David Ellingsen is a Canadian photographer creating images that speak to the relationship between humans and the natural world. He maintains a varied practice of which intersections form the foundation – intersections of observer and participant, documentary photography and contemporary art, archivist and surrealist, emotion and cognition.
Ellingsen’s photographs have been exhibited around the world and are part of the permanent collections of the Chinese Museum of Photography, South Korea's Datz Museum of Art and Canada's Beaty Biodiversity Museum. They have been shortlisted for Photolucida's Critical Mass Book Award, appeared in National Geographic, and awarded First Place at the Prix de la Photographie Paris and the International Photography Awards in the USA.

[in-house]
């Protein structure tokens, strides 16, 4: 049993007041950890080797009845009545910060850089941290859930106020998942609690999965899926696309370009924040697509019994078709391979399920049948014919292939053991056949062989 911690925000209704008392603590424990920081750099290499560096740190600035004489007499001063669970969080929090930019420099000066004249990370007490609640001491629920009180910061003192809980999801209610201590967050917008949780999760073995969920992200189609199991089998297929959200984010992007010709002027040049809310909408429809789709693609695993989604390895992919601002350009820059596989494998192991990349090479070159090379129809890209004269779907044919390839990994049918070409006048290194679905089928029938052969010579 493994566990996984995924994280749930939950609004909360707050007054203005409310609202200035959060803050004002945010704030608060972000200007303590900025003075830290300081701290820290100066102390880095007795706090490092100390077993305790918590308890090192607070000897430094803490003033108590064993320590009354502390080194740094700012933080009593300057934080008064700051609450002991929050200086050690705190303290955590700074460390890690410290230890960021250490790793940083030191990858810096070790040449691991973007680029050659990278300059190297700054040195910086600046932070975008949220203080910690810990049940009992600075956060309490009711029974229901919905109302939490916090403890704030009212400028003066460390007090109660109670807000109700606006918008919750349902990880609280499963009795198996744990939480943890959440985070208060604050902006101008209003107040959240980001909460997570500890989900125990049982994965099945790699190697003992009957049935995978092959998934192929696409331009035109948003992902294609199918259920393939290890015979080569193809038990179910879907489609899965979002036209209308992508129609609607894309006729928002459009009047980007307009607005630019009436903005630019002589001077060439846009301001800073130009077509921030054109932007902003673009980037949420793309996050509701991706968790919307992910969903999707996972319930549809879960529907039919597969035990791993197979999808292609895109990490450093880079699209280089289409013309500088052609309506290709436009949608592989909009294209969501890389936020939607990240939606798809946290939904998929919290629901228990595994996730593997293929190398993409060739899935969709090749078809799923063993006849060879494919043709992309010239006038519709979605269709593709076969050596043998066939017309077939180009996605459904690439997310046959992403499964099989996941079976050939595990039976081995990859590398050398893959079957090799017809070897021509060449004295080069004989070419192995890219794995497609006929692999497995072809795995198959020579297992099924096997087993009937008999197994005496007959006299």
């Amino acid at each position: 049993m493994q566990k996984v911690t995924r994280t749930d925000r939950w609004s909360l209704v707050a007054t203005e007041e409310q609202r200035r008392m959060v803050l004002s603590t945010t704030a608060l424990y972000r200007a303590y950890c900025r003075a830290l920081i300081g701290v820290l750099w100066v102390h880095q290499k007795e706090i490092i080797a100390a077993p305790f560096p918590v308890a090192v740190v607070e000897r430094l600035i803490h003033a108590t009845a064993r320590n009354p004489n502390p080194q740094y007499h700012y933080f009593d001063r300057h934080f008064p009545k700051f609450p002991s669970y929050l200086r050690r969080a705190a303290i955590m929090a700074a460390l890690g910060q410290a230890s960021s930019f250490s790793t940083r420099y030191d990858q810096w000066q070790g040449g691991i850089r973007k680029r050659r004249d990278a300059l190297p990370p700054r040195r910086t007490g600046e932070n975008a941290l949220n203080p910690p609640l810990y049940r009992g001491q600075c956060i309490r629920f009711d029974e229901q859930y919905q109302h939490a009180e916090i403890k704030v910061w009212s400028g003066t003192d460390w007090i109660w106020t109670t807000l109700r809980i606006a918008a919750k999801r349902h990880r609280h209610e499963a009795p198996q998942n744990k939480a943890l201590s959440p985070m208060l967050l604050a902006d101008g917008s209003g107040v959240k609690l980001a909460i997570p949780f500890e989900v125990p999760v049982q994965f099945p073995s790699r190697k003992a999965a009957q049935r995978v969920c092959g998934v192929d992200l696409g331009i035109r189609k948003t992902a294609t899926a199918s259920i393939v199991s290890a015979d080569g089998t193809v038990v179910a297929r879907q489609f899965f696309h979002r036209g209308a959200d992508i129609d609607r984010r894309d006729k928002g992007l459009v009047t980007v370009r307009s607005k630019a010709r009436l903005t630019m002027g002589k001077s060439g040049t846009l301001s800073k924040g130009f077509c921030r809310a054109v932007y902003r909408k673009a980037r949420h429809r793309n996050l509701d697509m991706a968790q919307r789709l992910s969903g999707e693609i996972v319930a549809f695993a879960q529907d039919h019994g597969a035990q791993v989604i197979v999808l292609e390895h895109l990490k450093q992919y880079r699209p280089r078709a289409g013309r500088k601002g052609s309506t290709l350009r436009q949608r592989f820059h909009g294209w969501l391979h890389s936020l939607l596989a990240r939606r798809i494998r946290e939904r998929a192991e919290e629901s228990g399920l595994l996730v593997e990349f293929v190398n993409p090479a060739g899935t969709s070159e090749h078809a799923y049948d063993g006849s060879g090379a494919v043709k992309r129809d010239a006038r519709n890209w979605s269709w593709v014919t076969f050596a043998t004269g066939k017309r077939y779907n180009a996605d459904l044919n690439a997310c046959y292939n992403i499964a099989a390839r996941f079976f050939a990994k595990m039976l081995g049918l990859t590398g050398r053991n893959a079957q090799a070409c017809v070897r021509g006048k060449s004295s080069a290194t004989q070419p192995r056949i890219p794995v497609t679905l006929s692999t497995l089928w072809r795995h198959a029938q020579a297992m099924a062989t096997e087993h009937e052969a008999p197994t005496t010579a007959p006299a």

Ellingsen began his career as a freelance assignment photographer with clients that included the New York Times Magazine, the Business Development Bank of Canada, the Canadian Medical Association, the Oprah Winfrey Network, People magazine, CBC Radio Canada and MTV/Nickelodeon. Simultaneously, he was exhibiting personal work and appearing as an educator at post-secondary institutions in British Columbia. Ellingsen continued this hybrid path for 12 years and then, in 2013, focused fully on his artistic practice.
Ellingsen lives and makes his work in Canada’s Pacific Northwest, moving between the city of Victoria and the remote island of Cortes where he was raised.